# Pendulum gravity on X planet ratio

1. Jul 26, 2009

### missnola2a

1. The problem statement, all variables and given/known data

Now you take off to an unknown planet with the same pendulum as in part (a). You measure the period of the pendulum on that planet and you find it to be twice as much compared to the one of the pendulum while on Earth. What is the ratio of ge on Earth to the gx of the unknown planet?

2. Relevant equations

I tried inputting arbitrary numbers and I came up with a ratio 2.585/1, but its not right,

T=2pi * sqrt (L/G)

3. The attempt at a solution

2. Jul 26, 2009

### Feldoh

Can you show your attempted work? I'm getting around 2.45...

I should note that the gravity of planet x is 2.45, that is NOT the ratio the ratio of 9.8/2.45 is ~ 4.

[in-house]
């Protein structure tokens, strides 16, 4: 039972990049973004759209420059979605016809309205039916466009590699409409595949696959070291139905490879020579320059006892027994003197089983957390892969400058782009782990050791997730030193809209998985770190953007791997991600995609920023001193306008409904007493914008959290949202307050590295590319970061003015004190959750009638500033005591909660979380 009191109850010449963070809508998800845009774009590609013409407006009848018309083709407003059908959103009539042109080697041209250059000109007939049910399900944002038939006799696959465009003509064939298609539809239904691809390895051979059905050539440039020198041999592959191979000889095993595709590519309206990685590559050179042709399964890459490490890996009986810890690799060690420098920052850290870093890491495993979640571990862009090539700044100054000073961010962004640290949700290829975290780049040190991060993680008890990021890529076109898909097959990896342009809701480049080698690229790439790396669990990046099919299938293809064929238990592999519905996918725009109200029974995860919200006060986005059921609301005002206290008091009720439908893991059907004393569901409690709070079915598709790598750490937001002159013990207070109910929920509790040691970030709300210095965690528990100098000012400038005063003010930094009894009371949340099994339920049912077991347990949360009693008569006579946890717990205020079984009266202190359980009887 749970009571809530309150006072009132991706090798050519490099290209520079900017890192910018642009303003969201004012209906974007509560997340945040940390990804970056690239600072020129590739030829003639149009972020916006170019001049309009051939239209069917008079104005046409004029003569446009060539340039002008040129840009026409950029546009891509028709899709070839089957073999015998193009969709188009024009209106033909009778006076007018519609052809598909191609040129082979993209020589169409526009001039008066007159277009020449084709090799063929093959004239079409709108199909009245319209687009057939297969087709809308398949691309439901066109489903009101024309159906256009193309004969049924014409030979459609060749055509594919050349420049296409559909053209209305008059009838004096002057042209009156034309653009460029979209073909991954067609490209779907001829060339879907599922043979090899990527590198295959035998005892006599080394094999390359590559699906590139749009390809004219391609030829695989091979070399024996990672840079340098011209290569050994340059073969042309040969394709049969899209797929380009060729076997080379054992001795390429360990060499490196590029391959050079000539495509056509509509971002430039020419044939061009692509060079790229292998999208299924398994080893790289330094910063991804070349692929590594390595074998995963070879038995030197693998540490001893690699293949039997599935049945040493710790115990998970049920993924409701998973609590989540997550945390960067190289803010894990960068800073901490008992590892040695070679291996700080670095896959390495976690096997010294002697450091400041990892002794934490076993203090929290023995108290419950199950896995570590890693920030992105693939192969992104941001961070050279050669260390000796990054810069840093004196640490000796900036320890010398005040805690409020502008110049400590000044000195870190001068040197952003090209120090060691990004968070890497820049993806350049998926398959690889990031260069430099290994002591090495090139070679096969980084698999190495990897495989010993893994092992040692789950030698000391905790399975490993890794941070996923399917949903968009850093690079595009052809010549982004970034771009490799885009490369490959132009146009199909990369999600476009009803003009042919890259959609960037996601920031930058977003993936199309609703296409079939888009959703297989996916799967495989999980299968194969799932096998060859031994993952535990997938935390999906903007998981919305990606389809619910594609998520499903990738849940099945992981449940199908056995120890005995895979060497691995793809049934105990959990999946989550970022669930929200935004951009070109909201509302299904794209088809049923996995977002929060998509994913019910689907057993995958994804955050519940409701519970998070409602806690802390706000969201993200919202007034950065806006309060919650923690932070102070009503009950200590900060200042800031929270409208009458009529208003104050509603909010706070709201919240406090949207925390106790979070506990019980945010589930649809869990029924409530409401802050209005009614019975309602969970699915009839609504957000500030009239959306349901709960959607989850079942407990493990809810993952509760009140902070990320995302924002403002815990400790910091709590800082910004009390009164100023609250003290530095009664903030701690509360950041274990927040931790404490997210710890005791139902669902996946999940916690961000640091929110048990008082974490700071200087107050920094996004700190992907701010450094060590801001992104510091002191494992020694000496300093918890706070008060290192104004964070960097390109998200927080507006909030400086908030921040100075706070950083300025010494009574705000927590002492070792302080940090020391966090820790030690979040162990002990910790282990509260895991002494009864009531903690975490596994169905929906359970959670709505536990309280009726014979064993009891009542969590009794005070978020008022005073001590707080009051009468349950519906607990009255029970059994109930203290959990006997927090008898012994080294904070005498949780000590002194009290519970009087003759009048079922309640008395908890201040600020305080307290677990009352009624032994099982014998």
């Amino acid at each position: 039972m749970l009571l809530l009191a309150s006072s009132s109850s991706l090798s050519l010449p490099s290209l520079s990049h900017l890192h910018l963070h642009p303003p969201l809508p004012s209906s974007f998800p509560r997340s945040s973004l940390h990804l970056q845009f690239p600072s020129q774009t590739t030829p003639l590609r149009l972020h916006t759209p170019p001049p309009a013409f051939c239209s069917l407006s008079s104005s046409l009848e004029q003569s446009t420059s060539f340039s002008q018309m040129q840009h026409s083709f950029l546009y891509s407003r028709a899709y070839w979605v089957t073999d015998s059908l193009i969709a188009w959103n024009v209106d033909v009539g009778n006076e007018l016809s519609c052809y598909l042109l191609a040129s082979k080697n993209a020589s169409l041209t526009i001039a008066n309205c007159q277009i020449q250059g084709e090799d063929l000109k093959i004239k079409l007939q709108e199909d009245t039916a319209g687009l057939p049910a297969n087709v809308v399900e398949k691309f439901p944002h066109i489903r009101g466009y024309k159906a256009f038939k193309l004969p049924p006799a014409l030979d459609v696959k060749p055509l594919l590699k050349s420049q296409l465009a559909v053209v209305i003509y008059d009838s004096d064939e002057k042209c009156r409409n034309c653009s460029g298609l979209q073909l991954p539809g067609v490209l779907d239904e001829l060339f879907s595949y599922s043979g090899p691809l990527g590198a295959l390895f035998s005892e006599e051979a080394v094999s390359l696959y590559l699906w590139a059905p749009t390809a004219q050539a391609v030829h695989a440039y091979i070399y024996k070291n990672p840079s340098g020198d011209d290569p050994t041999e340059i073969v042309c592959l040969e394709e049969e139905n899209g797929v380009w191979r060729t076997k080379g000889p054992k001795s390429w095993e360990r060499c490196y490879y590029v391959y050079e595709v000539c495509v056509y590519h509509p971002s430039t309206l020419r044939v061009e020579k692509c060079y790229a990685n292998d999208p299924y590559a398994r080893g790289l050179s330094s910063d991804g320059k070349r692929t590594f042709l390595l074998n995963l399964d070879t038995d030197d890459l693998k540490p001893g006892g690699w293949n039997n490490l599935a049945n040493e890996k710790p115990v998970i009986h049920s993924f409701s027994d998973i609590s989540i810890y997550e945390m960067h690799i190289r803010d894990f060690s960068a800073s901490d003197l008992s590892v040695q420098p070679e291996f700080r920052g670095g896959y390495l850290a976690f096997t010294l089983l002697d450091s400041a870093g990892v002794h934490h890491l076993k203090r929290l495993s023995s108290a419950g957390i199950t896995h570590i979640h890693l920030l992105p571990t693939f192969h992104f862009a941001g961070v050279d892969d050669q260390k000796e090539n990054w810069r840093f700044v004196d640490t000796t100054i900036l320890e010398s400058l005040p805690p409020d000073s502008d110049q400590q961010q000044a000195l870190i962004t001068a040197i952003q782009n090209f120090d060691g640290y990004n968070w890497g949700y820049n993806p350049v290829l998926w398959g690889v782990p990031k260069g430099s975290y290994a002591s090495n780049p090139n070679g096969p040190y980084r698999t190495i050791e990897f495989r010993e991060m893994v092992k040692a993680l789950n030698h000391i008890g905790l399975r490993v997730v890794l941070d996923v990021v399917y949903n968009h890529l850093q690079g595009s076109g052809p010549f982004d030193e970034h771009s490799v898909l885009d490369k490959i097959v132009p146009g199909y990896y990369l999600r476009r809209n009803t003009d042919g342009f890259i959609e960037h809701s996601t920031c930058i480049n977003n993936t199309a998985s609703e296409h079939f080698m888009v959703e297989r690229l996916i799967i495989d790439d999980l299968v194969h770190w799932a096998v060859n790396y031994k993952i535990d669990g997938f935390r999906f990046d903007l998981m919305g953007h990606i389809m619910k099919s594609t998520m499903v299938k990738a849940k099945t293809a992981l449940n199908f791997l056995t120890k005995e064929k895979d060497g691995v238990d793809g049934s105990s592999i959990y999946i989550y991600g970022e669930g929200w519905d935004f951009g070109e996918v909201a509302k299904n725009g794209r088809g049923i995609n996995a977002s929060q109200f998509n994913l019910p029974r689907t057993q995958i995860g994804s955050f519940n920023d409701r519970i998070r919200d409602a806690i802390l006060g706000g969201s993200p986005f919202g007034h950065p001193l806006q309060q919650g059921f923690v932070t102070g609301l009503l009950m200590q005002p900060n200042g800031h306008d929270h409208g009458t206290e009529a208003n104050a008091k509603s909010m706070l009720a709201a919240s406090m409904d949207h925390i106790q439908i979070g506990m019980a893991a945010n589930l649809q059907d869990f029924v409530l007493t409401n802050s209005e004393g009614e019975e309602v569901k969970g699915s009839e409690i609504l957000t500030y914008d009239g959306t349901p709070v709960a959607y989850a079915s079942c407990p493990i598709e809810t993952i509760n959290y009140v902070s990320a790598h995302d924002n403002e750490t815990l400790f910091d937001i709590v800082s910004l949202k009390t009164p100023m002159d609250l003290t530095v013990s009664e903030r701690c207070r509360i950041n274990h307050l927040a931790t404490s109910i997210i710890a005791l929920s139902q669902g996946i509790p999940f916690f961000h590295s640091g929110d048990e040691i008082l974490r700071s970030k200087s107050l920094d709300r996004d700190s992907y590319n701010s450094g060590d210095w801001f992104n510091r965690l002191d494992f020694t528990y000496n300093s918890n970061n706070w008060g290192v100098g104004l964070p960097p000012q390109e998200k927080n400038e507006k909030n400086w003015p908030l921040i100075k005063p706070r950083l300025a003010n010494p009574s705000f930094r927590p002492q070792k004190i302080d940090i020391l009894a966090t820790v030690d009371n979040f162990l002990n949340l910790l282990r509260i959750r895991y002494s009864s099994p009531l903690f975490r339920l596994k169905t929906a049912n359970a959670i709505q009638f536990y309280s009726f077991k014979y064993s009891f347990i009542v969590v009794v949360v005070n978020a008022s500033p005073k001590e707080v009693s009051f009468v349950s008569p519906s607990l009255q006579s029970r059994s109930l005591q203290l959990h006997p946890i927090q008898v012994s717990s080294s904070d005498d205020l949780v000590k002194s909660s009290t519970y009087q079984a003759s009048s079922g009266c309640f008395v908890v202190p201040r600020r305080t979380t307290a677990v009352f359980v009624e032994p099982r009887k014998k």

Last edited: Jul 26, 2009
3. Jul 26, 2009

### missnola2a

I used L 10 on earth and planet X and got T = 6.34 on earth, then doubled it and solved for X grav and got 2.4525

resulting in 2.587:1 which isnt right.

i did the same thing with L 50 on earth and got a different ratio.... ehhhkkk!

4. Jul 26, 2009

### ralilu

the ratio is 4. if T = 2pi x sqrt(L/G) then 2T = 2pi x sqrt(L/(1g/4))

5. Jul 26, 2009

### missnola2a

4e/1x??

or
1e/4x

6. Jul 26, 2009

### rock.freak667

so if you know that

$$T= 2\pi \sqrt{\frac{l}{g_e}}$$

and

$$2T=2\pi \sqrt{\frac{l}{g_x}}$$

can you divide those two and thus get the ratio gE/gX?

7. Jul 26, 2009

### ralilu

4e:1x
It might look like a scary question but its a simple math problem and like rockfreak said you could've just divided the two (ratio just means divide) :)